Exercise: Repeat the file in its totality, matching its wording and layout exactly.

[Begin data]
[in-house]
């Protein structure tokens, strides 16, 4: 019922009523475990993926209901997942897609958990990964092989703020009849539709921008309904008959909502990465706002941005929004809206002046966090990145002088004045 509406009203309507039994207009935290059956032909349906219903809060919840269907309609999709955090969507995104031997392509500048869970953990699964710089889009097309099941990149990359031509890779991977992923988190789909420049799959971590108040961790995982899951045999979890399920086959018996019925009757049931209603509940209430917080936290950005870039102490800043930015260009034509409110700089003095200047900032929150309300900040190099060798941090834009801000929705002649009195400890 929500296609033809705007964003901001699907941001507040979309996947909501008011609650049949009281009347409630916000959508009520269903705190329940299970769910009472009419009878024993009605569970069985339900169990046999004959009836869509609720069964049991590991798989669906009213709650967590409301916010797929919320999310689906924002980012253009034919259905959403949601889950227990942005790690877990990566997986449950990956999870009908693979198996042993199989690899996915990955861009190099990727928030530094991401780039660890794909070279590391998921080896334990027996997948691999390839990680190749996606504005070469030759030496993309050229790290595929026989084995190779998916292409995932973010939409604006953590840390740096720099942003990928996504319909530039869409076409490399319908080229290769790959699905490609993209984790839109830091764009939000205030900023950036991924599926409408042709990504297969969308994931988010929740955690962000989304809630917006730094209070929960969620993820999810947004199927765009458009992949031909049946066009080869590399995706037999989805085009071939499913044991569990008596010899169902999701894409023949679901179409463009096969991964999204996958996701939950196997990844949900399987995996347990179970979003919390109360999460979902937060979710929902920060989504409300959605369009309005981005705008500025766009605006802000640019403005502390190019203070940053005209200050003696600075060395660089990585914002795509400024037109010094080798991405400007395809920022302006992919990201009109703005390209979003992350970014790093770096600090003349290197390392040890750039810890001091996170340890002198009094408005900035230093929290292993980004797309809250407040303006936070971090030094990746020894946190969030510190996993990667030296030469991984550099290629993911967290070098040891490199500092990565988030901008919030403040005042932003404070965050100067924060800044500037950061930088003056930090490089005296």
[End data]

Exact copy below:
[in-house]
């Protein structure tokens, strides 16, 4: 019922009523475990993926209901997942897609958990990964092989703020009849539709921008309904008959909502990465706002941005929004809206002046966090990145002088004045 509406009203309507039994207009935290059956032909349906219903809060919840269907309609999709955090969507995104031997392509500048869970953990699964710089889009097309099941990149990359031509890779991977992923988190789909420049799959971590108040961790995982899951045999979890399920086959018996019925009757049931209603509940209430917080936290950005870039102490800043930015260009034509409110700089003095200047900032929150309300900040190099060798941090834009801000929705002649009195400890 929500296609033809705007964003901001699907941001507040979309996947909501008011609650049949009281009347409630916000959508009520269903705190329940299970769910009472009419009878024993009605569970069985339900169990046999004959009836869509609720069964049991590991798989669906009213709650967590409301916010797929919320999310689906924002980012253009034919259905959403949601889950227990942005790690877990990566997986449950990956999870009908693979198996042993199989690899996915990955861009190099990727928030530094991401780039660890794909070279590391998921080896334990027996997948691999390839990680190749996606504005070469030759030496993309050229790290595929026989084995190779998916292409995932973010939409604006953590840390740096720099942003990928996504319909530039869409076409490399319908080229290769790959699905490609993209984790839109830091764009939000205030900023950036991924599926409408042709990504297969969308994931988010929740955690962000989304809630917006730094209070929960969620993820999810947004199927765009458009992949031909049946066009080869590399995706037999989805085009071939499913044991569990008596010899169902999701894409023949679901179409463009096969991964999204996958996701939950196997990844949900399987995996347990179970979003919390109360999460979902937060979710929902920060989504409300959605369009309005981005705008500025766009605006802000640019403005502390190019203070940053005209200050003696600075060395660089990585914002795509400024037109010094080798991405400007395809920022302006992919990201009109703005390209979003992350970014790093770096600090003349290197390392040890750039810890001091996170340890002198009094408005900035230093929290292993980004797309809250407040303006936070971090030094990746020894946190969030510190996993990667030296030469991984550099290629993911967290070098040891490199500092990565988030901008919030403040005042932003404070965050100067924060800044500037950061930088003056930090490089005296």